Back in November, a chap—I’ll call him a chap—named Jeremiah J. Johnston wrote strange albeit typical piece that came across my media feed.
Fox News. The heart that beats the veins of ‘boomer fear.
He’s titled it “What mainstream media, cultural elites just don’t get: If there’s no God, then there really is no humanity.”
There is a lot wrong with this piece. Obviously. The part I will address in a different context is the irony of legislating old fashioned values. Until then let’s nibble on this morsel.
“Indeed, one wonders when people will learn. In today’s subjective, post-modern world truth is fast disappearing. Some elites and social engineers deride concepts like right and wrong.” Jeremiah J. Johnston
Aside the comedy of suggesting that evangelism is bolted into the bedrock of truth, he whips out right and wrong as if he’s discovered it in some 2,000 year old, over edited, over analyzed text. How many times must one point out the failures of right and wrong in the Abrahamic texts to provide logical versions of either right or wrong?
One of my favorite messy moments for Gospel ethics occurs when the Pharisees and Jesus have a dispute over washing hands before meals, part of Jewish law. Jesus Christ—the literal big G God—instead of handing the human race a radical tool for fighting disease, he uses this moment to peddle his parables and theology at the expense of billions of lives. Think about it. By random chance, a method for minimizing the transference of germs from our hands to our mouths actually exists in Jewish law. Jesus—all knowing, all seeing, big G God—could have endorsed the practice in a monumental act of compassion but instead he tells his followers that washing their hands is a false practice that denies his very purpose. Instead of compassion, Jesus doles selfishness.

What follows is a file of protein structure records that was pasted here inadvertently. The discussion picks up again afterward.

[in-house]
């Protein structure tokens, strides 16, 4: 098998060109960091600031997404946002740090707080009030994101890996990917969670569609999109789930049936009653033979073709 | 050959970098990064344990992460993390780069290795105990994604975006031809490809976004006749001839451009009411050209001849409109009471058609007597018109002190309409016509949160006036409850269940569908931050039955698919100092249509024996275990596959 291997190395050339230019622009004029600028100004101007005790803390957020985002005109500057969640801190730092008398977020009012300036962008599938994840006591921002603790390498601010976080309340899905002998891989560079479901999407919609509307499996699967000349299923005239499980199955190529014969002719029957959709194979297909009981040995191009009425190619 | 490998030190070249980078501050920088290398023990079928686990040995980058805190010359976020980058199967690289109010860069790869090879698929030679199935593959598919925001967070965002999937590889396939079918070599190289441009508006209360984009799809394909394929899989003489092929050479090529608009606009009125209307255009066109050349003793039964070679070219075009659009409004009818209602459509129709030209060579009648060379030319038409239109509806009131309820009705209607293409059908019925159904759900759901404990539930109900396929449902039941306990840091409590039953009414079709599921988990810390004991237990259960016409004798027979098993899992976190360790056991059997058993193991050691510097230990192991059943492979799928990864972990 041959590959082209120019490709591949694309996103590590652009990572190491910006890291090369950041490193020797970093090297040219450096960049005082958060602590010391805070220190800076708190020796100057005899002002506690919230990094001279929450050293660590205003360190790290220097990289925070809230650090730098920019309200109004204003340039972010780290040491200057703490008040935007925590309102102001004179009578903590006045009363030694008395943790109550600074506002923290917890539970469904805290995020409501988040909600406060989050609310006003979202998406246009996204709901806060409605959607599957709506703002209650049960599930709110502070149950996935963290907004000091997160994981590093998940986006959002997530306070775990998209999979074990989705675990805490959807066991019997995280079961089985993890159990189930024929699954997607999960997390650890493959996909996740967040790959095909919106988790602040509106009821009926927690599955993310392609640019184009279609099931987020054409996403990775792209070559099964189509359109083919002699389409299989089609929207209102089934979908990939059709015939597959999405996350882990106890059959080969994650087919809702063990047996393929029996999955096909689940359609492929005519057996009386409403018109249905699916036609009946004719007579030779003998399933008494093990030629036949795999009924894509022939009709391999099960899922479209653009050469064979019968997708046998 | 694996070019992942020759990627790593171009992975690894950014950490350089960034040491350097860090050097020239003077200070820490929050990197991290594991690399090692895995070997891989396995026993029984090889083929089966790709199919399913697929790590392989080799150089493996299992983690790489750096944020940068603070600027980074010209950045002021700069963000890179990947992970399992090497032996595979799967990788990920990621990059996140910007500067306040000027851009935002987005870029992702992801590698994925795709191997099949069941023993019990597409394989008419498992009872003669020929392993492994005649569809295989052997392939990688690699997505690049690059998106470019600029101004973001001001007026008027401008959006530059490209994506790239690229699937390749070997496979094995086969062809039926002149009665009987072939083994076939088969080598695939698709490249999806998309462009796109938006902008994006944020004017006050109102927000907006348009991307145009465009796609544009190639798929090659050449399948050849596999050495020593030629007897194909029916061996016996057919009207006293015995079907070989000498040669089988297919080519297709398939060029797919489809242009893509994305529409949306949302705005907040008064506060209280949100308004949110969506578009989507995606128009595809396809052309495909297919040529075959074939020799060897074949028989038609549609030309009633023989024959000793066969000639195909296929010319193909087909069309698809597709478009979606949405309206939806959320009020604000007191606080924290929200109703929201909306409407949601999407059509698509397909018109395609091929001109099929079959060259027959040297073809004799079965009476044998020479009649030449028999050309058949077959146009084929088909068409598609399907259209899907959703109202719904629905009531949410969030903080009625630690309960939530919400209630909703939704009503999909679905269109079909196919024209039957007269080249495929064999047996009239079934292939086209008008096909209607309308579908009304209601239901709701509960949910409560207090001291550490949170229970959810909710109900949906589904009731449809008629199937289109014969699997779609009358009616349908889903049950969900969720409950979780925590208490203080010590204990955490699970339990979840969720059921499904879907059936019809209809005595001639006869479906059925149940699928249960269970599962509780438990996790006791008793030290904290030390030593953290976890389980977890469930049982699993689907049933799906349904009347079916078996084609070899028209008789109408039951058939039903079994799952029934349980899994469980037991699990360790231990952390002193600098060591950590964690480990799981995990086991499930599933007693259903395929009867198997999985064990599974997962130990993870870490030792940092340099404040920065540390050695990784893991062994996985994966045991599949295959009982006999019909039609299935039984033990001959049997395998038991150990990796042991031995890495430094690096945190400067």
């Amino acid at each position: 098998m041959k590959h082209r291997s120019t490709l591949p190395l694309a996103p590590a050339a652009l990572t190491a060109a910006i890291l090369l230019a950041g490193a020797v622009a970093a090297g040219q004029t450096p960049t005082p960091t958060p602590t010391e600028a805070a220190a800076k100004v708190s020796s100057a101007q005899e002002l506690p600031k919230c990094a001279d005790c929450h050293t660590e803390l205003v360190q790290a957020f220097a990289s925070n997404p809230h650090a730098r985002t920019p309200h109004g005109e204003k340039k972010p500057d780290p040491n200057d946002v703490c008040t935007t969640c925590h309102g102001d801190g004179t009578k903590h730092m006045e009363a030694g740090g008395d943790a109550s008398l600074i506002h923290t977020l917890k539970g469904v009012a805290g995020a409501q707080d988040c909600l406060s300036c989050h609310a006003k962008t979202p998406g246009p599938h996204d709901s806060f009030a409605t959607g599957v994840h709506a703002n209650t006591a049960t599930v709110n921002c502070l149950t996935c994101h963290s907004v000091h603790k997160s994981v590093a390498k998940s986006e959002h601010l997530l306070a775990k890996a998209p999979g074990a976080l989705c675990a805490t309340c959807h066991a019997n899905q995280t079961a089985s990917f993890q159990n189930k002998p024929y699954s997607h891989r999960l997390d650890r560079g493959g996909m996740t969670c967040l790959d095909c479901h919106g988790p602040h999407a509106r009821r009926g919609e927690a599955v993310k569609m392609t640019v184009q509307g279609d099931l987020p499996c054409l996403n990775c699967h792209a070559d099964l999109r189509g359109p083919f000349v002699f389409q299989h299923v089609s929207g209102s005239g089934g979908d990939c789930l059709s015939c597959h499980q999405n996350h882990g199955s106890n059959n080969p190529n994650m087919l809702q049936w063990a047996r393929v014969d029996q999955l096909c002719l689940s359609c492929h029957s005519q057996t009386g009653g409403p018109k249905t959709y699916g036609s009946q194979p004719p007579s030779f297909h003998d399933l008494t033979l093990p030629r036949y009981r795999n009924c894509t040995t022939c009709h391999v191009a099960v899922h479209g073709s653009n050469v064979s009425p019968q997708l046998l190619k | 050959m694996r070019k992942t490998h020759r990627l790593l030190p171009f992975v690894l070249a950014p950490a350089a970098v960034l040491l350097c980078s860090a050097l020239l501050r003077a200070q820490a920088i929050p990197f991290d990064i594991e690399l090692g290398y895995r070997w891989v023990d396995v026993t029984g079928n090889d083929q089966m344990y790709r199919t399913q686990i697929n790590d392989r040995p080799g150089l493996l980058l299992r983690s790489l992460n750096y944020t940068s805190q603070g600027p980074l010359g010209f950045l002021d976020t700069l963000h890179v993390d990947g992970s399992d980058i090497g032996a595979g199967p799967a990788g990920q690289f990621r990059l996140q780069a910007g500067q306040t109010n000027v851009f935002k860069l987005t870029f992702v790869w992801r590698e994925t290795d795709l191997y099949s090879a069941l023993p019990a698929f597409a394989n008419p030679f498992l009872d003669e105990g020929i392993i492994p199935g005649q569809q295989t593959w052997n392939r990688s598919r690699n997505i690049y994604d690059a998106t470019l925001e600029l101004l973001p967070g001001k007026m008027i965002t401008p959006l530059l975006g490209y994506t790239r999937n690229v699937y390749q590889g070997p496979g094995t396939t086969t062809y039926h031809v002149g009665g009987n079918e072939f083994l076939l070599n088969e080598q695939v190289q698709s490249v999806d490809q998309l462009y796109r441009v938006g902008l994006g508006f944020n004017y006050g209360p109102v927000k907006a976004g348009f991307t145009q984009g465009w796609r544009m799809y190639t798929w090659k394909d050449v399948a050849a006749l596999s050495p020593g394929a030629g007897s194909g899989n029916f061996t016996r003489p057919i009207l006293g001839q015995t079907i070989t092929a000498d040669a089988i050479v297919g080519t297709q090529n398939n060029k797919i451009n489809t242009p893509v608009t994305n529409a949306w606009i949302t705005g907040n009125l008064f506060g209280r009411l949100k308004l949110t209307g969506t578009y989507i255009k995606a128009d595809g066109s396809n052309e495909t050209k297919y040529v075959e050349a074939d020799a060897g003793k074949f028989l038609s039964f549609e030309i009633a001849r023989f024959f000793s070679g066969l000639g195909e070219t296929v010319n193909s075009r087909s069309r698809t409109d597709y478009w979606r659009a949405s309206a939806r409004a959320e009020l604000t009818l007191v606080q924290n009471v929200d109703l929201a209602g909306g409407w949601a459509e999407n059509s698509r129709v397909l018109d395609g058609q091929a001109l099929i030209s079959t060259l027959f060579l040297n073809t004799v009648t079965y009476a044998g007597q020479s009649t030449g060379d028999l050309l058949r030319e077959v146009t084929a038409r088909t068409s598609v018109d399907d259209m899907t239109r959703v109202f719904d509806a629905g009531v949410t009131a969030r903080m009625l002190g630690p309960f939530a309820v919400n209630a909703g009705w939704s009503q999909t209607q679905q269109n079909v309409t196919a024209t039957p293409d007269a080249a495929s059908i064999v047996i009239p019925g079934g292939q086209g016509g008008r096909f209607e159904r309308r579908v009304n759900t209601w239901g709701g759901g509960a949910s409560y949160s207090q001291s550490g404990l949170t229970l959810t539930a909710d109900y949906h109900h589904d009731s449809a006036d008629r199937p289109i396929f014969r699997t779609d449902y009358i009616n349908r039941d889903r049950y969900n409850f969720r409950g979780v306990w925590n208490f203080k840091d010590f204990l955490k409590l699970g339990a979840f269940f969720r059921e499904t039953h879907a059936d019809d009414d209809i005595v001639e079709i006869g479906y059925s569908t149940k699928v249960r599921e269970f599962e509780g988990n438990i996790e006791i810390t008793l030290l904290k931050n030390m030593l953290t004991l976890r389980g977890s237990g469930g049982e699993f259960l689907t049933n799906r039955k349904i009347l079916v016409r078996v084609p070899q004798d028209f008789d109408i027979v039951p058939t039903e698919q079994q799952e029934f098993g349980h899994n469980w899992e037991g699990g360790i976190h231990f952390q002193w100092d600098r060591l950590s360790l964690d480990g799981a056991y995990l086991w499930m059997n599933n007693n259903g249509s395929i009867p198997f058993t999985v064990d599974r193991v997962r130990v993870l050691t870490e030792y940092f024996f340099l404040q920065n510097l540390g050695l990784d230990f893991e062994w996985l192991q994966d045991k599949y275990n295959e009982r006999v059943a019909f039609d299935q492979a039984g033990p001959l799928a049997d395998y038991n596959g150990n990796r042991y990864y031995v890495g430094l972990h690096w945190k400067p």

Is this the right and wrong Mr. Johnston is convinced lives in a battered, mistreated collection of stories from a culture grown on spooky traditions and blind authority? It’s the sort of right and wrong I find troubling throughout the Bible. If Jesus can’t get this right, it’s no shock his followers can’t get things like support for Roy Moore or Donald Trump right.
Ugaritic texts predating the Israelites as we know them (1300 bce) contain some of the seeds of Yahwism as well as early evidence of cross pollination between other pantheons of gods in geographic proximity. All the El stuff—Elohim, El -Shaddai, ect—exists in the Ugaritic texts. A dragon cycle appears in the texts and remnants specific to the Ugaritic texts appear in the Hebrew Bible. This cycle called the Baal Cycle is mapped out on the agricultural seasons. The god Baal, a son of El, destroys the Leviathan, a sea dragon or possibly simply the sea itself, and, from the carcass of the beast, constructs the physical world as the ancients understood it. A god called Marduk from Babylon also performs this exact task and he probably did it before Baal.